Sony has cast doubts over the potential of OnLive, the upcoming on-demand service that will allow users to play high-end PC games on TV sets and modest rigs.
Speaking to Edge, SCEA director of corporate communications Patrick Seybold did acknowledge that OnLive is offering a different approach to Sony, but asked: “What will be the final cost to the consumer when you start adding up what [OnLive is] selling?”
OnLive’s concept means that users won’t directly have to pay for the processing power and graphics cards that can do justice to high-end titles such as Crysis Warhead. Instead, game data is streamed to a user’s PC or TV from a powerful server.
Of course, the investment required from OnLive to set up a chain of immensely powerful servers will have to be recouped somehow, and concerns are growing that the service would therefore need to charge an inordinately high price for its games. OnLive has not yet announced a subscription price structure.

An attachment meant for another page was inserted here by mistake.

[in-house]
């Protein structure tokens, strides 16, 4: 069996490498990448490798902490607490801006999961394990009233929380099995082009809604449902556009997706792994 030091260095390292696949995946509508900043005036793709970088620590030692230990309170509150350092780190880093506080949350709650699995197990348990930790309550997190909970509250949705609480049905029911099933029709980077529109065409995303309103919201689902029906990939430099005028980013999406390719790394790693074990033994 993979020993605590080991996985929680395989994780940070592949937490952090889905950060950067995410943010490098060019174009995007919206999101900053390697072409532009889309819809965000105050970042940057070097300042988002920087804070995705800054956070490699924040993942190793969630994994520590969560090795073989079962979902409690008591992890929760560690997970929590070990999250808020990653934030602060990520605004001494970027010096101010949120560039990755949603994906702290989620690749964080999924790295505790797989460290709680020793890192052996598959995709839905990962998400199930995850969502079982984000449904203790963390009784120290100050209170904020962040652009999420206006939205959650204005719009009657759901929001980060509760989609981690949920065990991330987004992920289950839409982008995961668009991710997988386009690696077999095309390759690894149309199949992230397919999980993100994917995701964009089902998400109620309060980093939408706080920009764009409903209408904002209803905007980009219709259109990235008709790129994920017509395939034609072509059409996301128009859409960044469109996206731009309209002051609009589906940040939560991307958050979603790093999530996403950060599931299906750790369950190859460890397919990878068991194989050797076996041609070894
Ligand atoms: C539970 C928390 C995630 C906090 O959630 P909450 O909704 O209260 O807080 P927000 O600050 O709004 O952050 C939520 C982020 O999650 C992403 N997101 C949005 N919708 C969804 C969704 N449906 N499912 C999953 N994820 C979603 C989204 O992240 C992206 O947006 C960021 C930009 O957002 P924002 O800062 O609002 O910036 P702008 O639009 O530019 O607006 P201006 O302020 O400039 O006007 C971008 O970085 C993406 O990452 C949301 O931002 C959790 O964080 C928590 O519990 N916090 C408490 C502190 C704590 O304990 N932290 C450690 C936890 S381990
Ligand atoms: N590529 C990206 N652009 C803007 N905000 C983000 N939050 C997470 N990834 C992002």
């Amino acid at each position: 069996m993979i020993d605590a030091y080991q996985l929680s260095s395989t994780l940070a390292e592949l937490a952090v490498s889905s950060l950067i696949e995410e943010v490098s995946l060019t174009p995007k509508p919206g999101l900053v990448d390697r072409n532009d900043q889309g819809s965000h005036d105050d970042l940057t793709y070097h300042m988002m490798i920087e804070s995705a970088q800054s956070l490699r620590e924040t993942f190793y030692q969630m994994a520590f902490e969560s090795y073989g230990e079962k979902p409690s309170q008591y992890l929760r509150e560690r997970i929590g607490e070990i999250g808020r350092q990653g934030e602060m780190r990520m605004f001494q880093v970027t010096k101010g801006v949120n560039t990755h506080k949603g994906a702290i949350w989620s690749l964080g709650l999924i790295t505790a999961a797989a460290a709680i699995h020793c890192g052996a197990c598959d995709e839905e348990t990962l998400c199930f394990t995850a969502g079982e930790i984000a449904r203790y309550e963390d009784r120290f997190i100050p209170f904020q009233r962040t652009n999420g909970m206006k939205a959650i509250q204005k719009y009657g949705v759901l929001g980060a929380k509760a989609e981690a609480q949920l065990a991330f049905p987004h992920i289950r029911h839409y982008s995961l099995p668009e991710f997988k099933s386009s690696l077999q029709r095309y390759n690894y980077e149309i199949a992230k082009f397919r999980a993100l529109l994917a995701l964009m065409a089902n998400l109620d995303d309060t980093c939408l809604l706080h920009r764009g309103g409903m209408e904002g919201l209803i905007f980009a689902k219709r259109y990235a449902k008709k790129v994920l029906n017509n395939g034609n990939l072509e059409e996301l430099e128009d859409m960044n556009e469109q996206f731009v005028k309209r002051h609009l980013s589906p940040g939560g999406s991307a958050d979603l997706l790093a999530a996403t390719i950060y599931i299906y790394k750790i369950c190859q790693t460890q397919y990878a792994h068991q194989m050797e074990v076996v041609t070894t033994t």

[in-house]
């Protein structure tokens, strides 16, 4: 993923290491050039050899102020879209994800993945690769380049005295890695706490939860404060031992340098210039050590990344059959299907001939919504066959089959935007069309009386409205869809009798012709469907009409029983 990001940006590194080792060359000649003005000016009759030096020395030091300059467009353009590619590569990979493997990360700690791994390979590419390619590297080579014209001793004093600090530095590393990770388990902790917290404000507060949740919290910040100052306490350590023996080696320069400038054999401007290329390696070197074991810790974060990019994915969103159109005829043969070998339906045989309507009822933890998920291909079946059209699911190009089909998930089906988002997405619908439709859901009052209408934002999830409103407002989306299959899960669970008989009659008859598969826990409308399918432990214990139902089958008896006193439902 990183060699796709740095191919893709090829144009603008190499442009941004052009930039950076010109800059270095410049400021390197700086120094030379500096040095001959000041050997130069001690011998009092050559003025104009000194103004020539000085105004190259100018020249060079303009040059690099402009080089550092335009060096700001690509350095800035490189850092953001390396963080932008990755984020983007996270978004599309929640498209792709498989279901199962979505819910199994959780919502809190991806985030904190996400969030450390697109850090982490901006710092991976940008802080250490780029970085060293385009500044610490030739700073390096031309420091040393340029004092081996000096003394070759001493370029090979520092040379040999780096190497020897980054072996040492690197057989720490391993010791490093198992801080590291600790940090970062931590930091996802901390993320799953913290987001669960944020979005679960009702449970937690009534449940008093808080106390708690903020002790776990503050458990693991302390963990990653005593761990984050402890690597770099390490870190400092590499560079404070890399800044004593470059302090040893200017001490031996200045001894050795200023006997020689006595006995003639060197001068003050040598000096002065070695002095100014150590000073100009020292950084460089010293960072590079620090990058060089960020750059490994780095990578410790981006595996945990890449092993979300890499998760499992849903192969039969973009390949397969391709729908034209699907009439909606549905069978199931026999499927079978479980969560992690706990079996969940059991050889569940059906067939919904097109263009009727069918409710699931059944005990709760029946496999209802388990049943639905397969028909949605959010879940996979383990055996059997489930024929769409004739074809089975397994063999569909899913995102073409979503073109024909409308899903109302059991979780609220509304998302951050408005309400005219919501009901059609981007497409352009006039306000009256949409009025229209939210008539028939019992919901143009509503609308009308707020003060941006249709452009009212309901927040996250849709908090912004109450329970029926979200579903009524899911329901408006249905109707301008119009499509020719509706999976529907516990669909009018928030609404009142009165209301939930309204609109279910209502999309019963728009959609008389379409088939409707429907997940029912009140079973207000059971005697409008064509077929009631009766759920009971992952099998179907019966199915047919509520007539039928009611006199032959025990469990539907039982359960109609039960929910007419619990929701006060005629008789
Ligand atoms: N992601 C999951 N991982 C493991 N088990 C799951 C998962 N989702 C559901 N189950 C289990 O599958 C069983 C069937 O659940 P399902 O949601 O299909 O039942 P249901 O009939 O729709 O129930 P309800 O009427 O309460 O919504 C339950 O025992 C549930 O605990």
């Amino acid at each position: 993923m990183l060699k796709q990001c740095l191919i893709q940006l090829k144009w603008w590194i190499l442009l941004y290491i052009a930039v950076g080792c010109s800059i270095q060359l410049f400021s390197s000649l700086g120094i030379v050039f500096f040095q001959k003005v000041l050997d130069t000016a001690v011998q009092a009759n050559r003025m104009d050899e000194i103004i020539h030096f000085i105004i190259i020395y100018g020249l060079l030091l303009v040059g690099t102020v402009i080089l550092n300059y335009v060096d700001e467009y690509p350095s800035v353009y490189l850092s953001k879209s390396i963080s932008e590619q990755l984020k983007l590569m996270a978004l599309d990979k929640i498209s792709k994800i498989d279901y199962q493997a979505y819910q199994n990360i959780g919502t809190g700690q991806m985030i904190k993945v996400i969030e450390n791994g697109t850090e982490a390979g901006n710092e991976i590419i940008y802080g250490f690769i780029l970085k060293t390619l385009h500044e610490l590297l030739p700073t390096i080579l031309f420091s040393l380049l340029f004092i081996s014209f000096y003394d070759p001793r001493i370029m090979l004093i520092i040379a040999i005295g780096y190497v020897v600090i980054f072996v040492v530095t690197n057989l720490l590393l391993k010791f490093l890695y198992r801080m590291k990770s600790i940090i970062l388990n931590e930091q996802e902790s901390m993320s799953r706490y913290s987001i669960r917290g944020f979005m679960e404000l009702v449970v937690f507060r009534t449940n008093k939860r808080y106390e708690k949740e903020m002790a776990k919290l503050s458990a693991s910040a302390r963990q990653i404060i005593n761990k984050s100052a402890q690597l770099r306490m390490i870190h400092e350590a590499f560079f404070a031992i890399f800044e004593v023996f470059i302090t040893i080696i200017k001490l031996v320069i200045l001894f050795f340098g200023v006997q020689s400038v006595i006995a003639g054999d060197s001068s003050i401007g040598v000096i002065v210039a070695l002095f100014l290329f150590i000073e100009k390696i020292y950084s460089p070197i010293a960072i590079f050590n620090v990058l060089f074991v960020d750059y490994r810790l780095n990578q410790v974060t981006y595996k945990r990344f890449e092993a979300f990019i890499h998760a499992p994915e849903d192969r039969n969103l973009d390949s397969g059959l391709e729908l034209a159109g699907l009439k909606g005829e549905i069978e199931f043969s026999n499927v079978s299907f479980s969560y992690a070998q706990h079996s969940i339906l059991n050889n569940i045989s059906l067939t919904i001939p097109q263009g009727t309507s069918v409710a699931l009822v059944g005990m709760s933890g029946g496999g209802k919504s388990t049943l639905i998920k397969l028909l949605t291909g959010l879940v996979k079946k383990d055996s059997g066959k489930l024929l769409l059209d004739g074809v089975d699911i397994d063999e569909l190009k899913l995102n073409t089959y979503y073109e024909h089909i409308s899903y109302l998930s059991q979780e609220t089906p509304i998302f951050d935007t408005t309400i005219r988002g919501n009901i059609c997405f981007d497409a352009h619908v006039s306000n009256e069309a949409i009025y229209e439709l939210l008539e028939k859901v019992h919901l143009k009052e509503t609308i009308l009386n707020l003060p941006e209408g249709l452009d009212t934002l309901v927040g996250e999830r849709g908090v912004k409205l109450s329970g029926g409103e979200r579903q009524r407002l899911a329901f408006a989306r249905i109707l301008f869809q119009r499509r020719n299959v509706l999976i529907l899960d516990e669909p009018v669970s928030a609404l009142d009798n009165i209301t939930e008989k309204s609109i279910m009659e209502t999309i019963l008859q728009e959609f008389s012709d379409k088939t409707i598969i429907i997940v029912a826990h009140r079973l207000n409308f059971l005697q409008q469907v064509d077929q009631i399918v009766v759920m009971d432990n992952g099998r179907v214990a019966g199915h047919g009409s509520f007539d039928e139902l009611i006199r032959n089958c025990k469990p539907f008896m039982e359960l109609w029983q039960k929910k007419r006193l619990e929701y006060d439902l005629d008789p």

Seybold also touched on the logistics of the OnLive system: “What will be sacrificed when you [put OnLive] into a real world environment where multiple devices are plugged into one broadband connection?”
OnLive states that to run its service – which is set to launch this Winter – users will need a broadband connection running at two megabits per second. A five megabit per second connection is required to play OnLive games in high-definition.
"PlayStation’s been bringing HD gaming and entertainment into consumers’ homes for many years now,” adds Seybold. “With both digitally distributed and disc-based content, we have a competitive offering for consumers, whether they are tethered to the Internet or not. Only on PlayStation 3 can you get HD gaming, watch BD and downloaded movies, have ample hard drive space for music, movies and photos, built-in Wi-Fi, and free access to PlayStation Network – right out of the box.”
Seybold added that this approach has a proven legacy.
SCE had very recently filed a trademark for "PS Cloud", a move which sparked speculation that the platform holder was set to embark on the same cloud computing concepts as OnLive.